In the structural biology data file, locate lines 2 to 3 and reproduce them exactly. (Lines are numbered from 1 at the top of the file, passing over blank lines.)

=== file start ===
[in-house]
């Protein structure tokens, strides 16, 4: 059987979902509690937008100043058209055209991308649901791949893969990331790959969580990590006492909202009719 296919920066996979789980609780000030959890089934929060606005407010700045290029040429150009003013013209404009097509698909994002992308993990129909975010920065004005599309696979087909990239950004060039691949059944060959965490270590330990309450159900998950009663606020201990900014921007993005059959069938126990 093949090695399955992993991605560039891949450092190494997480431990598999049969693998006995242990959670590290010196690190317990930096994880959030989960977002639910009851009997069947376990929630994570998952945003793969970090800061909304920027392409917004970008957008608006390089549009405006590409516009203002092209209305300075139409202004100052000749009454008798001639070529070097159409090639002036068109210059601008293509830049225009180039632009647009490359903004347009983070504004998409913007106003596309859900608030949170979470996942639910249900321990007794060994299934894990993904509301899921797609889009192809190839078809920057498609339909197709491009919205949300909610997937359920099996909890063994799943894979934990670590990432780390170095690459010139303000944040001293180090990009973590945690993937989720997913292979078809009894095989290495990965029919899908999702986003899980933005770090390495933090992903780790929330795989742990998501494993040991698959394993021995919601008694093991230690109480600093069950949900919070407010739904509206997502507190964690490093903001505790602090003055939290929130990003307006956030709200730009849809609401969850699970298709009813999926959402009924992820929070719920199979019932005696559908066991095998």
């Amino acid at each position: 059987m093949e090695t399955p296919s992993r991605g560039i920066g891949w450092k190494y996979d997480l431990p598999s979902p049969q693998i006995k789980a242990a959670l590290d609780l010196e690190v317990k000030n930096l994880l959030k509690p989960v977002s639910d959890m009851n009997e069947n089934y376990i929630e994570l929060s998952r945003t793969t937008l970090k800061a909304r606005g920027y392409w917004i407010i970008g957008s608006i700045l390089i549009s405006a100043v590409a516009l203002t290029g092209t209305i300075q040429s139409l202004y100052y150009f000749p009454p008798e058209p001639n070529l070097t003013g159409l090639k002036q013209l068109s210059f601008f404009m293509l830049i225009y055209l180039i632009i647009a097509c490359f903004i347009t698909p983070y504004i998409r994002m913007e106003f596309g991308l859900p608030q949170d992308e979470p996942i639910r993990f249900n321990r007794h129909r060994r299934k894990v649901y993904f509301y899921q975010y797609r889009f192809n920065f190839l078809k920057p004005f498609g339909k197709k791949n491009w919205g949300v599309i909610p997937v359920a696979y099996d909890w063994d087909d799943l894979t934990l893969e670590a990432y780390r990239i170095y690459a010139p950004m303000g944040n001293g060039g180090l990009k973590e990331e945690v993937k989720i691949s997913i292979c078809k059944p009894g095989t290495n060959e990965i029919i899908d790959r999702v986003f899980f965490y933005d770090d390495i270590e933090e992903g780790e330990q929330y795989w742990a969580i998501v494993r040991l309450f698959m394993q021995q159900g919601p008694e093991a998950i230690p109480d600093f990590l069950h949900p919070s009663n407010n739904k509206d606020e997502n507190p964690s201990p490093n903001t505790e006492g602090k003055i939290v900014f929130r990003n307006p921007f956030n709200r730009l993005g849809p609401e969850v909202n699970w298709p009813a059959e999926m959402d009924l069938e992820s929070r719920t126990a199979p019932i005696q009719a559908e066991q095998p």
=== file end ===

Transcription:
């Protein structure tokens, strides 16, 4: 059987979902509690937008100043058209055209991308649901791949893969990331790959969580990590006492909202009719 296919920066996979789980609780000030959890089934929060606005407010700045290029040429150009003013013209404009097509698909994002992308993990129909975010920065004005599309696979087909990239950004060039691949059944060959965490270590330990309450159900998950009663606020201990900014921007993005059959069938126990 093949090695399955992993991605560039891949450092190494997480431990598999049969693998006995242990959670590290010196690190317990930096994880959030989960977002639910009851009997069947376990929630994570998952945003793969970090800061909304920027392409917004970008957008608006390089549009405006590409516009203002092209209305300075139409202004100052000749009454008798001639070529070097159409090639002036068109210059601008293509830049225009180039632009647009490359903004347009983070504004998409913007106003596309859900608030949170979470996942639910249900321990007794060994299934894990993904509301899921797609889009192809190839078809920057498609339909197709491009919205949300909610997937359920099996909890063994799943894979934990670590990432780390170095690459010139303000944040001293180090990009973590945690993937989720997913292979078809009894095989290495990965029919899908999702986003899980933005770090390495933090992903780790929330795989742990998501494993040991698959394993021995919601008694093991230690109480600093069950949900919070407010739904509206997502507190964690490093903001505790602090003055939290929130990003307006956030709200730009849809609401969850699970298709009813999926959402009924992820929070719920199979019932005696559908066991095998």
């Amino acid at each position: 059987m093949e090695t399955p296919s992993r991605g560039i920066g891949w450092k190494y996979d997480l431990p598999s979902p049969q693998i006995k789980a242990a959670l590290d609780l010196e690190v317990k000030n930096l994880l959030k509690p989960v977002s639910d959890m009851n009997e069947n089934y376990i929630e994570l929060s998952r945003t793969t937008l970090k800061a909304r606005g920027y392409w917004i407010i970008g957008s608006i700045l390089i549009s405006a100043v590409a516009l203002t290029g092209t209305i300075q040429s139409l202004y100052y150009f000749p009454p008798e058209p001639n070529l070097t003013g159409l090639k002036q013209l068109s210059f601008f404009m293509l830049i225009y055209l180039i632009i647009a097509c490359f903004i347009t698909p983070y504004i998409r994002m913007e106003f596309g991308l859900p608030q949170d992308e979470p996942i639910r993990f249900n321990r007794h129909r060994r299934k894990v649901y993904f509301y899921q975010y797609r889009f192809n920065f190839l078809k920057p004005f498609g339909k197709k791949n491009w919205g949300v599309i909610p997937v359920a696979y099996d909890w063994d087909d799943l894979t934990l893969e670590a990432y780390r990239i170095y690459a010139p950004m303000g944040n001293g060039g180090l990009k973590e990331e945690v993937k989720i691949s997913i292979c078809k059944p009894g095989t290495n060959e990965i029919i899908d790959r999702v986003f899980f965490y933005d770090d390495i270590e933090e992903g780790e330990q929330y795989w742990a969580i998501v494993r040991l309450f698959m394993q021995q159900g919601p008694e093991a998950i230690p109480d600093f990590l069950h949900p919070s009663n407010n739904k509206d606020e997502n507190p964690s201990p490093n903001t505790e006492g602090k003055i939290v900014f929130r990003n307006p921007f956030n709200r730009l993005g849809p609401e969850v909202n699970w298709p009813a059959e999926m959402d009924l069938e992820s929070r719920t126990a199979p019932i005696q009719a559908e066991q095998p």